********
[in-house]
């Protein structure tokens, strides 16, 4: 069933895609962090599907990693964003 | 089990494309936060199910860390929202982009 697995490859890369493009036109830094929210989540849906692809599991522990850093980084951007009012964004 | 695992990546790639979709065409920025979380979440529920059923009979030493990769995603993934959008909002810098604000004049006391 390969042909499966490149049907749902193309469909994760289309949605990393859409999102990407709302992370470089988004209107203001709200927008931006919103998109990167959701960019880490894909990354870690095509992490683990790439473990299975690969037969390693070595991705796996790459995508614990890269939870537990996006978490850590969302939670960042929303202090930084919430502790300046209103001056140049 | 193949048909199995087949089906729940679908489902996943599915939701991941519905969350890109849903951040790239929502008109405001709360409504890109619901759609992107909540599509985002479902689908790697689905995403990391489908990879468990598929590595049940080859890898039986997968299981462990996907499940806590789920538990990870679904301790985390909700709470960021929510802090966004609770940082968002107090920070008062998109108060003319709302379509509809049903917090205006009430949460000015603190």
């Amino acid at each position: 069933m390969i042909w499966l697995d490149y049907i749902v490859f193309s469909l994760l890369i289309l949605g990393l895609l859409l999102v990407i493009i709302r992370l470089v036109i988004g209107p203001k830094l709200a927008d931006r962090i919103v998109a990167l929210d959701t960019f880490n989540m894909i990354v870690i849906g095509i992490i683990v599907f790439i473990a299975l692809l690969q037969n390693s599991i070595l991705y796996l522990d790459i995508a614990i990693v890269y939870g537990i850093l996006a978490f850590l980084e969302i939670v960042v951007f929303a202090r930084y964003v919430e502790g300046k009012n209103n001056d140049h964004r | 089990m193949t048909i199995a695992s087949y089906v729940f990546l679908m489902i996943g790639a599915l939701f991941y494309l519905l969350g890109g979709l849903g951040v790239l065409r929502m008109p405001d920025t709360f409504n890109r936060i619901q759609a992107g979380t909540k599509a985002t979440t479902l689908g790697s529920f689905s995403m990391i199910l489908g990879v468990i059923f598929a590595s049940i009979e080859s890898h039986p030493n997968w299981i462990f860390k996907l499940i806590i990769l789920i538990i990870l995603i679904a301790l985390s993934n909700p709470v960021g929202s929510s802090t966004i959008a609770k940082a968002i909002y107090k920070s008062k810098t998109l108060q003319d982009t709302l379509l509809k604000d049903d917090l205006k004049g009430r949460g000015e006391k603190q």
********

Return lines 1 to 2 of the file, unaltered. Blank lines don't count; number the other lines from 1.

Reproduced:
[in-house]
């Protein structure tokens, strides 16, 4: 069933895609962090599907990693964003 | 089990494309936060199910860390929202982009 697995490859890369493009036109830094929210989540849906692809599991522990850093980084951007009012964004 | 695992990546790639979709065409920025979380979440529920059923009979030493990769995603993934959008909002810098604000004049006391 390969042909499966490149049907749902193309469909994760289309949605990393859409999102990407709302992370470089988004209107203001709200927008931006919103998109990167959701960019880490894909990354870690095509992490683990790439473990299975690969037969390693070595991705796996790459995508614990890269939870537990996006978490850590969302939670960042929303202090930084919430502790300046209103001056140049 | 193949048909199995087949089906729940679908489902996943599915939701991941519905969350890109849903951040790239929502008109405001709360409504890109619901759609992107909540599509985002479902689908790697689905995403990391489908990879468990598929590595049940080859890898039986997968299981462990996907499940806590789920538990990870679904301790985390909700709470960021929510802090966004609770940082968002107090920070008062998109108060003319709302379509509809049903917090205006009430949460000015603190």